It can also be called "Taiwanese luo po gao" because it is plain and does not contain ingredients like mushrooms or meat, which the Cantonese version usually have.
Jesse, a Taiwanese friend told me that she would simply eat it as it is, plain or pan fry it to make it crisp. It's great dipped in a sauce. *lick lips*
Well, her mum shared this recipe over the phone and hence, we had to decipher what exactly had to be done. It sounded easy, "1 cup flour to 1 cup water. Mix everything and steam." We made this several times before I felt confident enough to post this recipe up!
Food for Thought
" Success is the ability to go from one failure to another with no loss of enthusiasm"
- Winston Churchill
This "luo po gao" is siMpLy EASY and qUiCk!!!
white radish, 1 ( approximately 20 cm)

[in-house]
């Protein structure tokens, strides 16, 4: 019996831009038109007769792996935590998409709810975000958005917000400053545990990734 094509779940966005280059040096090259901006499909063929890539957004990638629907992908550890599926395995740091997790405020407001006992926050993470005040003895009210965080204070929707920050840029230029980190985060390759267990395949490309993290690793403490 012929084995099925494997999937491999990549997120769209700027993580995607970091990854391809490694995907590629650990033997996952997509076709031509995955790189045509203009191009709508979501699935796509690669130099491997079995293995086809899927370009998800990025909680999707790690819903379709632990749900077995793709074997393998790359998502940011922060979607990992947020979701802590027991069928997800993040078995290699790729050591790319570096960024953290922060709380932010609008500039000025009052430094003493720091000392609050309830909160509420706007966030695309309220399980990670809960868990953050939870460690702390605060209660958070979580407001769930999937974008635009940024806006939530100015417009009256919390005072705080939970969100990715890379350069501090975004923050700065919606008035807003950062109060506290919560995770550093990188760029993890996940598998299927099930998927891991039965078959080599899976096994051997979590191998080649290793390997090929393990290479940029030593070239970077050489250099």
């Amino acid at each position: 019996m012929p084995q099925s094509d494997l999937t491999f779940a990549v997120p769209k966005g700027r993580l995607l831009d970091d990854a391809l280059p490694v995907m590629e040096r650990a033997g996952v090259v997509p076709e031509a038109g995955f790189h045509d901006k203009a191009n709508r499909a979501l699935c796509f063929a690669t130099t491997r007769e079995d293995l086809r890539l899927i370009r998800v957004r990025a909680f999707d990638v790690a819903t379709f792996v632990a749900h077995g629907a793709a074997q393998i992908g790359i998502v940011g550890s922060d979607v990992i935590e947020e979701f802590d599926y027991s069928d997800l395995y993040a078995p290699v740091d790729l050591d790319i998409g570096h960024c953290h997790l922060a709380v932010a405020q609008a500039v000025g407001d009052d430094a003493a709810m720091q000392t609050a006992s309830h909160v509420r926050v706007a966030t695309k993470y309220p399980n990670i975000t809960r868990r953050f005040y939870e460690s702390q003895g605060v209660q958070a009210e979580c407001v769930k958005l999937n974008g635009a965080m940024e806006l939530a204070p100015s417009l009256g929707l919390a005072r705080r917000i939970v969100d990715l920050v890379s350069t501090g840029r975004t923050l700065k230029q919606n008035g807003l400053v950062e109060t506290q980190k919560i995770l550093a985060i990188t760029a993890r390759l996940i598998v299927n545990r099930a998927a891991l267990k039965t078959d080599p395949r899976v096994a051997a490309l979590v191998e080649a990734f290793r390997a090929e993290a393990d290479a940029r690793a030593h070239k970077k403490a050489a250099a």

rice flour, 1 cup*
(as mentioned earlier, the ratio is about 1 cup flour to 1 cup water. However, i felt that 3/4 cup would make it more firm for pan-frying. The size of the turnip might also affect the amount of water/flour used)
water, 1 or 3/4 cup*
white pepper, dash
sesame oil, 1/4 t
onion, garlic powder, 1 t
*note: 1 cup used is equivalent to the chinese cup used for measuring rice, which is approximately 3/4 cup of american 8 oz cup
Using a carrot peeler, remove the skin of the radish. Chop it briefly, large enough to be easily blended by the blender.
Add 1 or 3/4 cup water into the blender to allow smooth grinding of the turnip. When it is finely grounded, pour the mixture into a bowl.
Add 1 cup rice flour into the bowl. Add seasonings. Mix well.
Pour the mixture into a greased tin and steam it for approximately 20 minutes, or until it is firmed when pressed.
Slice and eat or an extra step would be to pan-fry it.
Sauce: Any kind of thick soy sauce. What i used was ABC kecap manis mixed with the chili paste that i made for chili tempeh.